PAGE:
Memorial Day weekend

The weather over the three-day Memorial Day weekend (May Bank Holiday) was great, allowing for a trip to the Upper West Side and Central Park, some dedicated sitting in the riverside park outside our apartment and a little ‘blading.

Also, Fleet Week (a whole bunch of sailors descend on Manhattan) coinciding with Memorial Day provided some airborne highlights. A couple of Chinook helicopters have been flying up and down the Hudson over the last week in formation. The Fuji blimp has also been floating around the city. Meanwhile, there were a couple of fly-bys (not sure of the plural of this) yesterday morning during the ceremony onboard the Invincible. The first was by a group of four F16s (I think) making a helluva noise; these were followed by five older planes, again in formation.

Down below, a slew of impressive battleships have been doing the rounds on the Hudson, and the great weather also brought out a bunch of impressive yachts and speedboats. One day…

I couldn’t help but notice the article on the BBC’s website about the three sisters from Derby giving birth at 12, 14 and 16. Me and half a million other people by all accounts. Their mother’s berating of sex education seemed at odds with the fact that the 16 year old had preceded her birth with an abortion and two miscarriages, and that the then eleven year old was allowed to have her boyfriend sleep with her.

The three girls have indicated that they do not need the support of the respective fathers, although they’re happy to take home the annual £31,000 in benefits that their offspring afford them. It seems that the root of the problem lies in education, but I feel that in this case, it’s more a failing of Julie Atkins (the girls’ mother) as opposed to their schooling. At the same time, the government needs to reach a balance between over-compensating teenage mothers and leaving them helpless, the latter of which serves to punish the innocent child. At the moment, evidence suggests that they’re leaning towards the former.

Descalators and descenders?

I’ve often had a problem with the fact that the words escalator and elevator only convey half of their function. They don’t refer to the fact that they bring you down as well. Given that downbound (?) escalators are actually different from their upbound cousins (or should I say that they can’t do the same function at the same time), maybe each should get its own name.

When you travel up an escalator, you have two options available to you. You either stand (to the right in New York) or you walk (on the left). (I forget whether the reverse is true in London.) If you walk, let’s assume that you take one step at a time.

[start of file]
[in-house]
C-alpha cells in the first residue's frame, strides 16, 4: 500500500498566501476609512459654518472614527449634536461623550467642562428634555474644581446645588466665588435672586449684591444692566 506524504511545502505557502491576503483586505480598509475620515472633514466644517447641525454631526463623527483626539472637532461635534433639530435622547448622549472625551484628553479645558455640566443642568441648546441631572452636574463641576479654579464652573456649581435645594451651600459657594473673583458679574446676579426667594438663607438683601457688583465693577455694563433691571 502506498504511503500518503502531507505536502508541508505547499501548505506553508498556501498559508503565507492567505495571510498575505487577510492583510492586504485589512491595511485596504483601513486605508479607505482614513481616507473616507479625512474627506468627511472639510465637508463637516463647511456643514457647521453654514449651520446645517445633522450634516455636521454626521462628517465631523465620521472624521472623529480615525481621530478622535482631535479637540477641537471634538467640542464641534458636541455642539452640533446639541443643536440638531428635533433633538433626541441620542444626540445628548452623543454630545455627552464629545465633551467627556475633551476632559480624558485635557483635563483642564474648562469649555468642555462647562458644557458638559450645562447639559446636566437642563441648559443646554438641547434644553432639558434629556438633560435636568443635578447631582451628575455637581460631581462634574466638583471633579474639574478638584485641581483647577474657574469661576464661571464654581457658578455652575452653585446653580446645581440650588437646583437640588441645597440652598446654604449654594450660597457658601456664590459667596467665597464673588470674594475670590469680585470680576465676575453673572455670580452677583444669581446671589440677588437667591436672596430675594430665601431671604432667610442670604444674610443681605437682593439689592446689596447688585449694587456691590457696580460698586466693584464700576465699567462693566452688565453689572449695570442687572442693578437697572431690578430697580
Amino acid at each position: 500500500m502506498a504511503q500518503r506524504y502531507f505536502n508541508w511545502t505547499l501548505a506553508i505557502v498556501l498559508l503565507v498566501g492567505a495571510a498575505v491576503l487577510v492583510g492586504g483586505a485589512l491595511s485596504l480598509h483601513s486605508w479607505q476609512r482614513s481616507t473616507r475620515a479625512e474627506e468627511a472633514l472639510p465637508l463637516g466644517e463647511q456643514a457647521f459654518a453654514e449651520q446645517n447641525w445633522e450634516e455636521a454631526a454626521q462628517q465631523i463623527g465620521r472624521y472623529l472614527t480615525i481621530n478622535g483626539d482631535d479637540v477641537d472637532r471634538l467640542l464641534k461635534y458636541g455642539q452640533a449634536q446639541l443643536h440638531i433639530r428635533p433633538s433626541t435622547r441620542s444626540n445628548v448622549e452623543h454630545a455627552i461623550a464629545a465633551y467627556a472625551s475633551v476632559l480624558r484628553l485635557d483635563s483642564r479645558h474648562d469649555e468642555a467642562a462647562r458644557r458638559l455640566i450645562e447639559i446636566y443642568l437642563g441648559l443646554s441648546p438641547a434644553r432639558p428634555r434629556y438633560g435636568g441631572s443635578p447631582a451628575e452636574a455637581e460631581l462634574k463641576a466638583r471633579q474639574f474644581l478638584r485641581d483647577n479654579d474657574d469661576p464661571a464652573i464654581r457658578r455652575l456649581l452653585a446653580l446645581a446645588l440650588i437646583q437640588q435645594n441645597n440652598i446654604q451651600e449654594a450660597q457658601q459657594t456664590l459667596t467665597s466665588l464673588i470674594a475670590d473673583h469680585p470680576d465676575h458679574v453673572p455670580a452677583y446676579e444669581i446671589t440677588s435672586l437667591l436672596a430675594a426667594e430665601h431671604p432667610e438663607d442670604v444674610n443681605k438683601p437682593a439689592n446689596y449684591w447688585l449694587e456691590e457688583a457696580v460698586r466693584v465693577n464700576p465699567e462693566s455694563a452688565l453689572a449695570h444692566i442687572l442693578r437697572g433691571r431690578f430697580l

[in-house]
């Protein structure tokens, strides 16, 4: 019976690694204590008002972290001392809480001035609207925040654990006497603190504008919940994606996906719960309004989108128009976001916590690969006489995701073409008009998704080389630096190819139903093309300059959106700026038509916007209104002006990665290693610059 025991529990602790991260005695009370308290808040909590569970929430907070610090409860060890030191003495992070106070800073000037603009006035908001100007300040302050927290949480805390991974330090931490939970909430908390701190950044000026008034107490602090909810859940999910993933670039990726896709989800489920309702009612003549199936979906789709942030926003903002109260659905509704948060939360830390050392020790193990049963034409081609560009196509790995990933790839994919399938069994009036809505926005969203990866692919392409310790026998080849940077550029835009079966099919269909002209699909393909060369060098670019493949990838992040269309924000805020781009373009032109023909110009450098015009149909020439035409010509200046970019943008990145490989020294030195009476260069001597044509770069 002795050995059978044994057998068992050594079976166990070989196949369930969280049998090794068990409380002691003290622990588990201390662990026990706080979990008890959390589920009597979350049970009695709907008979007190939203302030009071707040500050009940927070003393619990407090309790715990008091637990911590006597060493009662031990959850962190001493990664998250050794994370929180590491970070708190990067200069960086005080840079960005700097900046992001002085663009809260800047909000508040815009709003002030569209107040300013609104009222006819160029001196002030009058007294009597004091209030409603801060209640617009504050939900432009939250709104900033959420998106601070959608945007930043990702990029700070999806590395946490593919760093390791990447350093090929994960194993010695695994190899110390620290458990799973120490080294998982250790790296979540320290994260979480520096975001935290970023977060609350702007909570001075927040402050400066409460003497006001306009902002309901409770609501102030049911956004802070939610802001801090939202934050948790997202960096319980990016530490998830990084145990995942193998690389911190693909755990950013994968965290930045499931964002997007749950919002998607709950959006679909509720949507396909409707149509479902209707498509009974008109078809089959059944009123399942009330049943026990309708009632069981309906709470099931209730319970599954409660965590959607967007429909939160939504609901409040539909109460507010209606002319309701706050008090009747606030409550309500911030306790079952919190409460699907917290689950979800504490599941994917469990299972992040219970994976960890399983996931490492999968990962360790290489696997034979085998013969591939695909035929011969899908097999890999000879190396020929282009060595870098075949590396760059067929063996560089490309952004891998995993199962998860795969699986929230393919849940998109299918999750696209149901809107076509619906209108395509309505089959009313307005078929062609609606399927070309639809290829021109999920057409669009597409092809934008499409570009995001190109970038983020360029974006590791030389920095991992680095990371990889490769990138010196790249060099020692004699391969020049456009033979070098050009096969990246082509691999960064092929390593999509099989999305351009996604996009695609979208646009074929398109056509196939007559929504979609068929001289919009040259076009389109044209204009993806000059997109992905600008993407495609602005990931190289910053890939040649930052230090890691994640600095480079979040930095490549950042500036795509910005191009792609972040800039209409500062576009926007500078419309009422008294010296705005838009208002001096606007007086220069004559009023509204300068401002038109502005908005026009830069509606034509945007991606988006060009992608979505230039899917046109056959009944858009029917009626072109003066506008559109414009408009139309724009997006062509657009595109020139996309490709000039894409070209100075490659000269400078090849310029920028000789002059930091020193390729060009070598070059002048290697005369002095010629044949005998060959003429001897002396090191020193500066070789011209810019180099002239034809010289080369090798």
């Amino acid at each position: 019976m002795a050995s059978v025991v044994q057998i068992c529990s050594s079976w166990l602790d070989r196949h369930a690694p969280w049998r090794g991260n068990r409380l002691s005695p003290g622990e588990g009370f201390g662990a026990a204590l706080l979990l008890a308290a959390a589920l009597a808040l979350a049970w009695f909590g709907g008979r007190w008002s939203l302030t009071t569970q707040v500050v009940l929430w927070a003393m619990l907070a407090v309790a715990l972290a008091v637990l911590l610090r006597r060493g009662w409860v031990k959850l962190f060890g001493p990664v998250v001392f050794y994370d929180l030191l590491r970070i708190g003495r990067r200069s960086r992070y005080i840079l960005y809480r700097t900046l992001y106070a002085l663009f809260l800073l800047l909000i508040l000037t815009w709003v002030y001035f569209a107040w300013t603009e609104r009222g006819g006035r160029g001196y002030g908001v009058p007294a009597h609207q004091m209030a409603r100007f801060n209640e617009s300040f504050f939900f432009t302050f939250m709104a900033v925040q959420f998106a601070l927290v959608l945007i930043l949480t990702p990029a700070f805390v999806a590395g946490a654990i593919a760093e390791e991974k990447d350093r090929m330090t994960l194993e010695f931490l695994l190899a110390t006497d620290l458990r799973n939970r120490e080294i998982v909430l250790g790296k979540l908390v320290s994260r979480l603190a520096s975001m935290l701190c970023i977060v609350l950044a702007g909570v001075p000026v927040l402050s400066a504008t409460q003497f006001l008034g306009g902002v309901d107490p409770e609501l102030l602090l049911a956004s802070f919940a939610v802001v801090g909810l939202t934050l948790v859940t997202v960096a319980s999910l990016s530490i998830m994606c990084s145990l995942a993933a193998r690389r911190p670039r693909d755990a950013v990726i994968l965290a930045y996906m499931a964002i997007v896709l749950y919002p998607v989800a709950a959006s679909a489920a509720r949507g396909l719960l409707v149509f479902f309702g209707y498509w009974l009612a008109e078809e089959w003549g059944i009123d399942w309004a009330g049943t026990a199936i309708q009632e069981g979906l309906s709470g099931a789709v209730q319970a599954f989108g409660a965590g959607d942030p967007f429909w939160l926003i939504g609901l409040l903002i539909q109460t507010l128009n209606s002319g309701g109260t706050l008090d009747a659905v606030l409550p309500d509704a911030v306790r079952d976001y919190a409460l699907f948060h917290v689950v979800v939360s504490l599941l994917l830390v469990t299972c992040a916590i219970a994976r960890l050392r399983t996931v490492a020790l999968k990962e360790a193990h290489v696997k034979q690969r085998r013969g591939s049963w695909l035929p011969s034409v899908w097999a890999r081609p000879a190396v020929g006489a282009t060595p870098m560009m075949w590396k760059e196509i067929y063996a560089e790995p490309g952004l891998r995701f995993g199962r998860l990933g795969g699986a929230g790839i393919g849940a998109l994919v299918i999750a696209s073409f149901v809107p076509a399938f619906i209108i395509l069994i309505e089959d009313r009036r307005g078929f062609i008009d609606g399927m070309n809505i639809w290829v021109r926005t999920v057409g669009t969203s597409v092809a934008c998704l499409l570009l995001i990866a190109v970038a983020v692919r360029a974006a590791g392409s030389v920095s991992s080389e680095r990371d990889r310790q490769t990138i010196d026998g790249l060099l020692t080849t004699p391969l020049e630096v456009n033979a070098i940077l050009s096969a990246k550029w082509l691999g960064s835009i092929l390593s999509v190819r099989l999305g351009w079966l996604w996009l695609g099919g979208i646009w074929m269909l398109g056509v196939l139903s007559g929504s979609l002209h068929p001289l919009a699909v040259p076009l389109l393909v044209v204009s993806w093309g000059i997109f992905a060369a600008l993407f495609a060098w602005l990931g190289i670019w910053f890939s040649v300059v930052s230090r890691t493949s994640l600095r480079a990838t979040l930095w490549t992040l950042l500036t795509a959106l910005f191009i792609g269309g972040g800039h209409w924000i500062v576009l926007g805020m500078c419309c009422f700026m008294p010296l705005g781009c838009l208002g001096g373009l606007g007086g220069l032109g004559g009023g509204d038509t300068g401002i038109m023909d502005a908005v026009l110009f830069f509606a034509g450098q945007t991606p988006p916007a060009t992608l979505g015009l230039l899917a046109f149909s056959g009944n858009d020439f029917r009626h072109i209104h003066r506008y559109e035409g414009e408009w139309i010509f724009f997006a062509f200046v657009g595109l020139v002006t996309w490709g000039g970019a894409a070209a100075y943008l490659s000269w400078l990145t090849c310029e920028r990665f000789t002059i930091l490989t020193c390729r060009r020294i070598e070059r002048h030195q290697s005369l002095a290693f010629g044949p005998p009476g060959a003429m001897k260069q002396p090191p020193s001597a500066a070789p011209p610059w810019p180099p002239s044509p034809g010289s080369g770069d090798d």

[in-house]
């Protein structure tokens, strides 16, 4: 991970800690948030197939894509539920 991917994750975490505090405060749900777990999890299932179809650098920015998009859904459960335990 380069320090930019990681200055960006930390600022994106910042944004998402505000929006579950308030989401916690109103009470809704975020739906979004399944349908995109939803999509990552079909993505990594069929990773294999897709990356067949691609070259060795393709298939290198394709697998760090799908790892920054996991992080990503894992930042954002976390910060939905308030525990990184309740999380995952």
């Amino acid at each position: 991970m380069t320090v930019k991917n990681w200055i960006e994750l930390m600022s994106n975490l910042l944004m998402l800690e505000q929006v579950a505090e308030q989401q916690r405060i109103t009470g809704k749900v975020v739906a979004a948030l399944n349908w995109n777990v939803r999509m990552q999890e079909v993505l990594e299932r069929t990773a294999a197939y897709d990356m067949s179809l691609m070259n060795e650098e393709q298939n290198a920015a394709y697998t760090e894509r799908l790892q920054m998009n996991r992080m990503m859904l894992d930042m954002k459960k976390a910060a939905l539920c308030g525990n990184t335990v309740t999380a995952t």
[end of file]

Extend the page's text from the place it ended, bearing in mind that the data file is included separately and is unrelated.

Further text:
If you’re lazy and opt to stand, then you take 0 steps between the bottom and top. If you’re slightly less lazy and amble up the stairs at a leisurely pace, they you’ll take a certain number of steps. If you choose to pelt up the stairs at a rate of knots, then you’ll take more steps. I’m not sure why, but it troubles me slightly that the more effort you put into each step, the more steps you have to make, the limit being the number of steps visible when the escalator is stationary.

I don’t have the time (or the inclination) at the moment, but it would be nice to know the formula for the number of steps you have to make if X is the number of steps you take per minute, Y is the number of steps disappearing per minute and Z is the number of steps visible at any one time. I think those are the only three variables you need.

Back of a fag-packet calculation suggests it’s Z/(X+Y), but it needs checking.

On a separate note, the BBC’s picture diary on the name change from Pretoria to Tschane highlights the continuing racial problems faced by South Africa. Pictures 4 and 7 are particularly troubling.

The Patriot

Great advert outside the Patriot, a bar on Chambers Street: drinkers wanted, no experience necessary, inquire within.

Spam senders

It’s almost worth allowing spam to get into your inbox just because of the names of the ‘people’ who’ve sent them. Recent ones have come from Violin G. Cognitive, Huber K. Loathsome, Hollie Akers, Moreno O. Porringer, Dopes H. Backstretch and Bucksaw A. Schoolmate.

If only we were imaginative in our naming of real people. It’d be great to meet people with such names. It’s also somewhat quaint that they usually have a middle initial – what it stands for is anyone’s guess.

A busy week

It’s been a busy week, both with work and the social scene. Tuesday night I went out with Andy to Sweet and Vicious on Spring Street.